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Missoula Measures - Domestic Violence


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Why this topic?

Domestic violence causes immediate physical and emotional pain, but its effects on families are much deeper and more wide-ranging than that. Just witnessing a parent’s abuse, whether or not they are abused themselves, leads to significant emotional, learning, and behavioral problems in children, including the increased likelihood of acting violently themselves. Abused women, in addition to the mental and physical health ramifications, face fear, economic insecurity, isolation, and even possible death, whether or not they leave the abuser. And despite the stereotypes, no group is immune to the effects of domestic violence. It crosses all age, race, cultural, and socioeconomic boundaries. And alcohol abuse is frequently linked to domestic violence.

How are we doing?

For many reasons, it is very hard to tell what the numbers mean when you’re talking about services provided to victims of domestic violence. Domestic violence is a crime that often goes unreported; best estimates are that only about 2/3 of domestic abuse situations are ever referred to the police. HP 2000 So increased numbers of reports might actually be positive, meaning that battered spouses are perceiving more support for coming forward. But there is no evidence that domestic violence is decreasing. The Missoula YWCA Women's Shelter houses about 120 women a year who are attempting to escape abusive situations.

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Indicator

graph domestic violence calls, Missoula 2000-2013

NOTE: In 2006, the reporting of domestic violence calls to 9-1-1 was changed. Most of are now coded as disturbance calls. Therefore, the number of specific domestic violence calls is much lower, while the number of disturbance calls is higher.

More Domestic Violence Data

Related Data

National Prevalence

Most national studies of the prevalence of partner assaults suggest that roughly 25% to 30% of women will be assaulted at some point in their lives by partners or ex-partners. National Resource Center on Domestic Violence 1994. In national crime data from 1987 through 1991, females experienced more than 10 times as many incidents of violence by intimates (husbands or boyfriends) than men did.

Women are generally victimized by:
     an intimate or relative - 33%
     an acquaintance - 35%
     a stranger - 31%.

Family-related violence accounted for 5% of all violent victimization against men.

Strangers tended to inflict less harm on women victims of assault than intimates did. Women were almost twice as likely to be injured if the offender was an intimate (59%) than if the offender was a stranger (27%). National Crime Victimization Survey 1987-1991, National Resource Center on Domestic Violence.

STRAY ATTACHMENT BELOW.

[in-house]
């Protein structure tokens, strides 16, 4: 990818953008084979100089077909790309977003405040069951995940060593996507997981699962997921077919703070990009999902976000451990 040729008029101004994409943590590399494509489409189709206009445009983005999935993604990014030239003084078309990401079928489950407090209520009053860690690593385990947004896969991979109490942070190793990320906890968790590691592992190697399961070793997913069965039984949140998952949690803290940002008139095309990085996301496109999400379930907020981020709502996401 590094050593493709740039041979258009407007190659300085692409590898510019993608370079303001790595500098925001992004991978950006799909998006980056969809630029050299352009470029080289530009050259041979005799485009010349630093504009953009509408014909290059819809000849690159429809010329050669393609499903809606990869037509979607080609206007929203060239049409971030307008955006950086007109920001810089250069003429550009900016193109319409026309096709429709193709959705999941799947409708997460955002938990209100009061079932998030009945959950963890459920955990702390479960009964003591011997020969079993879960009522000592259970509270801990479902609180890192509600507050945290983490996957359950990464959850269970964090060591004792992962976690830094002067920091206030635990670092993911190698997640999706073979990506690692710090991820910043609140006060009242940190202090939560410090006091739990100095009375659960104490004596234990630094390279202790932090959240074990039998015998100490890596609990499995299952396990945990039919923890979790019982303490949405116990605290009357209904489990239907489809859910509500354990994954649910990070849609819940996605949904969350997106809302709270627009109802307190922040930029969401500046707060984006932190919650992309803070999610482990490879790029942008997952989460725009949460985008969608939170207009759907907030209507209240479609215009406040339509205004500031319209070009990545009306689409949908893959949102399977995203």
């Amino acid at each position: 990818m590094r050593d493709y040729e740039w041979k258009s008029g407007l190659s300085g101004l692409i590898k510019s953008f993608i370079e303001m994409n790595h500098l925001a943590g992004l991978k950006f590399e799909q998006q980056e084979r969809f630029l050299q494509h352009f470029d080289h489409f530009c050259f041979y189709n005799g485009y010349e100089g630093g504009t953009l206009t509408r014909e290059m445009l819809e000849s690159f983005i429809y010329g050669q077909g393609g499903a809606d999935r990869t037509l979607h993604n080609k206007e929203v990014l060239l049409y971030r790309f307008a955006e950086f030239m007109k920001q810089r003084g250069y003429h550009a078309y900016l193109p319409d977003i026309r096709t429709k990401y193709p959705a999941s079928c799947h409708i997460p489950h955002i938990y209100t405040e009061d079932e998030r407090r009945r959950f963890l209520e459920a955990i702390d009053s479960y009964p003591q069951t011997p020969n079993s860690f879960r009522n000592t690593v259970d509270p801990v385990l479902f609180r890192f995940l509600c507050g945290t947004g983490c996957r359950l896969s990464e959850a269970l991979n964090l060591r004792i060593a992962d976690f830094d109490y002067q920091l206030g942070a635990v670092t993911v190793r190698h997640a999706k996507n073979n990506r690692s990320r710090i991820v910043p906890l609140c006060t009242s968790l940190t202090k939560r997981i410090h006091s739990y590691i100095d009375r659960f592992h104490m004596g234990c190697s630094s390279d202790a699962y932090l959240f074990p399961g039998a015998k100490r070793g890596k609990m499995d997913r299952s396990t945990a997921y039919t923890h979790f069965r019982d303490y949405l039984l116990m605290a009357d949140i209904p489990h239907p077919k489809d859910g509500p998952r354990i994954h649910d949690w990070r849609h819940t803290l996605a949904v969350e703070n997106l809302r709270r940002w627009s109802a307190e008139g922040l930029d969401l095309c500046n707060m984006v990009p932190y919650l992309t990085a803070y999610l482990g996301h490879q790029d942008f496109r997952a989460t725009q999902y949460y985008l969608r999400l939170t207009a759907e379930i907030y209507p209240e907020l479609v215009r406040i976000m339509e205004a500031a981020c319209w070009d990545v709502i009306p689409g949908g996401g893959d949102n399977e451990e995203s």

Characteristics of Participants in Domestic Violence

From a recent study of 62 episodes of domestic violence:

Victims

Assailants

(JAMA 277(17)1997)

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Why victims don't leave:

Major explanations of why women remain in abusive relationships:

Bureau of Justice Statistics, National Resource Center on Domestic Violence

 

Why abusers don't stop:

Partner assault is about power and control. Social conditioning, gender stereotypes, and a culture that condones violence are all more significant factors in domestic violence than the personal, interpersonal, or socioeconomic factors we tend to blame. The elimination of life problems such as stress, substance abuse, and unemployment does not effectively stop domestic abuse in a relationship. Bureau of Justice Statistics, National Resource Center on Domestic Violence.

It is also important to note that domestic violence generally is not just one isolated physical event. It is a pattern of behavior used against a spouse that can consist of all kinds of abusive actions — intimidation, name calling, attacks against property, isolation, threats, sexual attacks, physical assault. Whether or not the abuse is physically damaging, its intent is always to keep the upper hand in the relationship, and it is all psychologically damaging. Prevention Connection, MDPHHS, Fall 1997

 

Effects on children:

The majority of abused women who use shelter services bring children. In one study, 72% of the women brought children to the shelter; 21% were accompanied by three or more children. Fact Sheet, National Woman Abuse Prevention Project.

Children in abusive households are much more likely to be abused themselves. Whether or not they are actually hurt, they are more likely to have a host of behavioral and emotional problems.

Nationwide, 85% of felons grew up in a home with domestic violence. U.S. Dept. of Justice

Local agencies that address this topic

Missoula City-County Relationship Violence Services
Crime Victim Advocate Program

Phone: (406)258-3830
Email: cva@co.missoula.mt.us
Physical Address: 317 Woody, Missoula, MT 59802
Mailing Address: 200 W. Broadway, Missoula, MT 59802
Website: http://www.co.missoula.mt.us/RVS/CVA.htm

 

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Related websites

National Center for Injury Prevention and Control - Intimate Partner Violence

Montana Coalition Against Domestic Violence

Dating and Abuse

Women's Health Statistics - by state; National Institute for Health; includes domestic violence and rape.

Links to health data, statistics and information from many general sources.

 

 

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